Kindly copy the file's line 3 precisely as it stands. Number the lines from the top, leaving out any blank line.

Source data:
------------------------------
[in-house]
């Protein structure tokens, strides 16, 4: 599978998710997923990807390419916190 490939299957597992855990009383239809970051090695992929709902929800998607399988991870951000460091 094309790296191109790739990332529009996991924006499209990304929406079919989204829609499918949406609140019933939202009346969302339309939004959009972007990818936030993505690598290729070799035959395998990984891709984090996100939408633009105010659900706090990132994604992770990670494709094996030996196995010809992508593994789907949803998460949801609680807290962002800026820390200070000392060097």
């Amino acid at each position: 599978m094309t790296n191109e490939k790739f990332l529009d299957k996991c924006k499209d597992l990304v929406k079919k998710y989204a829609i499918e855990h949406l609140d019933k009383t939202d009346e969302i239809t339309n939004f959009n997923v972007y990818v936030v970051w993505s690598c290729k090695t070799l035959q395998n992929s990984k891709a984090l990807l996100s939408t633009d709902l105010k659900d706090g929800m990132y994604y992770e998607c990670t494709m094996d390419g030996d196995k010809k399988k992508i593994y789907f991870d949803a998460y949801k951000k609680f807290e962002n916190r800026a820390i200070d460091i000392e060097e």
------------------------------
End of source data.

């Amino acid at each position: 599978m094309t790296n191109e490939k790739f990332l529009d299957k996991c924006k499209d597992l990304v929406k079919k998710y989204a829609i499918e855990h949406l609140d019933k009383t939202d009346e969302i239809t339309n939004f959009n997923v972007y990818v936030v970051w993505s690598c290729k090695t070799l035959q395998n992929s990984k891709a984090l990807l996100s939408t633009d709902l105010k659900d706090g929800m990132y994604y992770e998607c990670t494709m094996d390419g030996d196995k010809k399988k992508i593994y789907f991870d949803a998460y949801k951000k609680f807290e962002n916190r800026a820390i200070d460091i000392e060097e």